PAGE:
As the Macaroni Grill faded from my little bubble of light, the sound of the sea teamed up with the wind to take possession of the night. Under siege of bullets of rain, I flung off my blankets. “This is personal,” I muttered as I leapt up, then strode across the room, pulled back the drape, and slid open the balcony door to confront the bully ocean. But the wind knocked me back with a blast of razor-sharp rain that stung my face and in the seconds it took to slam the door shut soaked me through to the skin.
Even after I’d dried off, turned up the heat, and withdrawn into my blanket, something disconcerting seemed to inhabit my room. The gray ceiling beams came together over the bed like an upturned ship. In the eye of my own storm, I opened the bed-stand drawer, slid out the holy book....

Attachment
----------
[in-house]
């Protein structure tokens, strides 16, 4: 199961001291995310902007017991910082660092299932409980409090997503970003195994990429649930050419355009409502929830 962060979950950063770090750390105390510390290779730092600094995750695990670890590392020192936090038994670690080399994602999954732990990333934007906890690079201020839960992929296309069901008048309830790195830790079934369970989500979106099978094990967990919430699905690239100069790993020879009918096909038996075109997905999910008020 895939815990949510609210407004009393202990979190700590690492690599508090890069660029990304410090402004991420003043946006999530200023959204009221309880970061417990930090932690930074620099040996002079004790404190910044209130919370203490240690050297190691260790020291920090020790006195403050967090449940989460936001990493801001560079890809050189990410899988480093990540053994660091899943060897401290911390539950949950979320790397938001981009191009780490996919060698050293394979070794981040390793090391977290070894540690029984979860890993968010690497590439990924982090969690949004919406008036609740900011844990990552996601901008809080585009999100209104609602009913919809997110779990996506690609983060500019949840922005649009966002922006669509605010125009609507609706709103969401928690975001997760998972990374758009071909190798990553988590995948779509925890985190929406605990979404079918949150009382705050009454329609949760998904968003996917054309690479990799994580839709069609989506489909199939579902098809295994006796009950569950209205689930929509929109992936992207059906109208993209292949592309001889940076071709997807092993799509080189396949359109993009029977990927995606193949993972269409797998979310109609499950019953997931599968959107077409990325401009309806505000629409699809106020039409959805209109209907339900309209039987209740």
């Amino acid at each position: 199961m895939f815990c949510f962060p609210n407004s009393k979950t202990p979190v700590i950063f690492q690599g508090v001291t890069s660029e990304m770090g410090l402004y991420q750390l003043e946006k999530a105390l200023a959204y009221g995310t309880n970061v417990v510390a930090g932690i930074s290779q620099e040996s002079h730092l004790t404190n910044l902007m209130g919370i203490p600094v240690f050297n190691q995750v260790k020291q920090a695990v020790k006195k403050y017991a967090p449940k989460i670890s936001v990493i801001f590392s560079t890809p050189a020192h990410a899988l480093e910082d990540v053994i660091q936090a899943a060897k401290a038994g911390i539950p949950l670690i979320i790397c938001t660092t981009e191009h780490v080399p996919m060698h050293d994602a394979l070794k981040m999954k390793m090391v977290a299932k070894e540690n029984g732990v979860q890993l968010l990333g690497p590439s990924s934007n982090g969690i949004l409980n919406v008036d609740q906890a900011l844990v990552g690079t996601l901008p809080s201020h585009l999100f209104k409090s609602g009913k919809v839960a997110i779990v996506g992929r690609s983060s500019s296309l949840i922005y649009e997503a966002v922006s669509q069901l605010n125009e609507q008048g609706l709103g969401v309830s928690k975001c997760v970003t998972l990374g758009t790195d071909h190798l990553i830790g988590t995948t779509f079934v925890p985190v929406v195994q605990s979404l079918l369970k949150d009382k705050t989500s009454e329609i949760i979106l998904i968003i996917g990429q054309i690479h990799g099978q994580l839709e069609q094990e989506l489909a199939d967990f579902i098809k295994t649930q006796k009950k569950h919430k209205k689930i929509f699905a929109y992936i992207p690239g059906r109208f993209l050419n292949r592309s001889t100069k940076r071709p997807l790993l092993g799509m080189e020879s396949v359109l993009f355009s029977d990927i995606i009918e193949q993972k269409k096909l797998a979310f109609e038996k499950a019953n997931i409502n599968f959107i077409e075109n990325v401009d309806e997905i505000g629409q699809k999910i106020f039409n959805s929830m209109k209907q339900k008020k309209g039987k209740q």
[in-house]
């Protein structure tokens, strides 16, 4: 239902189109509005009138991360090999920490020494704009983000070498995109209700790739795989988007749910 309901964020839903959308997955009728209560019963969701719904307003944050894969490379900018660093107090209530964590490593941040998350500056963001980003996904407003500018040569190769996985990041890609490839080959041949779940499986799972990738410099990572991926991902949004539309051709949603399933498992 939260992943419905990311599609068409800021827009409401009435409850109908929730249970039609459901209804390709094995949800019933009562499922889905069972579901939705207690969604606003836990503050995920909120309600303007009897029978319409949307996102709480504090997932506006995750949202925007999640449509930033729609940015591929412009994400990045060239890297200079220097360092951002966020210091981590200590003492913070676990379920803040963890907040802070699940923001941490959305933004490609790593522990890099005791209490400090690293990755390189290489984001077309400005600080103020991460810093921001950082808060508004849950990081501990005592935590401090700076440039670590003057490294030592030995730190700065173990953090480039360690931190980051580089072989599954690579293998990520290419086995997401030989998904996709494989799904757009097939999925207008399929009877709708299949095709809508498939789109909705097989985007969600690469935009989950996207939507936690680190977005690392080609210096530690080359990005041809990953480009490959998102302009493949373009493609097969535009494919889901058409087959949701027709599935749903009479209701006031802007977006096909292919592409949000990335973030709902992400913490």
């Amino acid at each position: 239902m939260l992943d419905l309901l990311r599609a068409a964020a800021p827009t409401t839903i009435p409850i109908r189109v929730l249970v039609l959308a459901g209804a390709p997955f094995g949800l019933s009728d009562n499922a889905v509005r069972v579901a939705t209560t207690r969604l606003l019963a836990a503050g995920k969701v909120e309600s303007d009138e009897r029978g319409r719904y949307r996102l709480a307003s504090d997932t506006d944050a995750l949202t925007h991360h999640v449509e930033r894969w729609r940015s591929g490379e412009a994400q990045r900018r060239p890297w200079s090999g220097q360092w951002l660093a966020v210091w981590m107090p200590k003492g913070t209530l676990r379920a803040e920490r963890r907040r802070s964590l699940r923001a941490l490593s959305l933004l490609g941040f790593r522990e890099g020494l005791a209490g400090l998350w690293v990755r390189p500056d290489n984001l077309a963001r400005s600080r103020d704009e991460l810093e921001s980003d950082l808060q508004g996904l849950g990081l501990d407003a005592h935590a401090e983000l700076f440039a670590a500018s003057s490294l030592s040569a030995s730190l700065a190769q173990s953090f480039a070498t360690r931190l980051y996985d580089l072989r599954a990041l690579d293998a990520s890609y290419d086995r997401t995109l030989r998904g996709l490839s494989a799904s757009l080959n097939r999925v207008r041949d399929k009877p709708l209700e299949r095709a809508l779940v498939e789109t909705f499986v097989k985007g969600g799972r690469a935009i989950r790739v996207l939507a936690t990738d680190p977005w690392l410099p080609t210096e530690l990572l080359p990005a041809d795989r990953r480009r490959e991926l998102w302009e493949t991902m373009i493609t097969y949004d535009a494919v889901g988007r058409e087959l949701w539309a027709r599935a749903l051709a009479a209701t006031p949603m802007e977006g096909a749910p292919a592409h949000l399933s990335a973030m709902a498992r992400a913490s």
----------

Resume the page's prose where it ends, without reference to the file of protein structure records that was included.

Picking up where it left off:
Trying to avoid God’s directive to go to Nineveh to turn the people from their godless ways, Jonah stowed away on a ship bound for another port. To express his displeasure with Jonah, “the Lord sent out a great wind into the sea, and there was a mighty tempest in the sea, so that the ship was like to be broken...”
To save themselves, the sailors tossed Jonah into the sea where he was devoured by a big fish. And from the belly of the fish, Jonah cried out.
“...The waters compassed me about, even to the soul: the depth closed me round about, the weeds were wrapped around my head....I will pay that that I have vowed....”
And when Jonah finally agreed to go to Nineveh, the fish barfed him up onto the land.
A drowsiness overcame me. I turned off the lamp and drifted into sleep.
The next day, I avoided the ocean by taking a hike in Cape Lookout State Park. I chose a trail that wound through a spruce forest that opened up to a rocky cliff high above the Pacific. Panic attacked me on the way back to the car.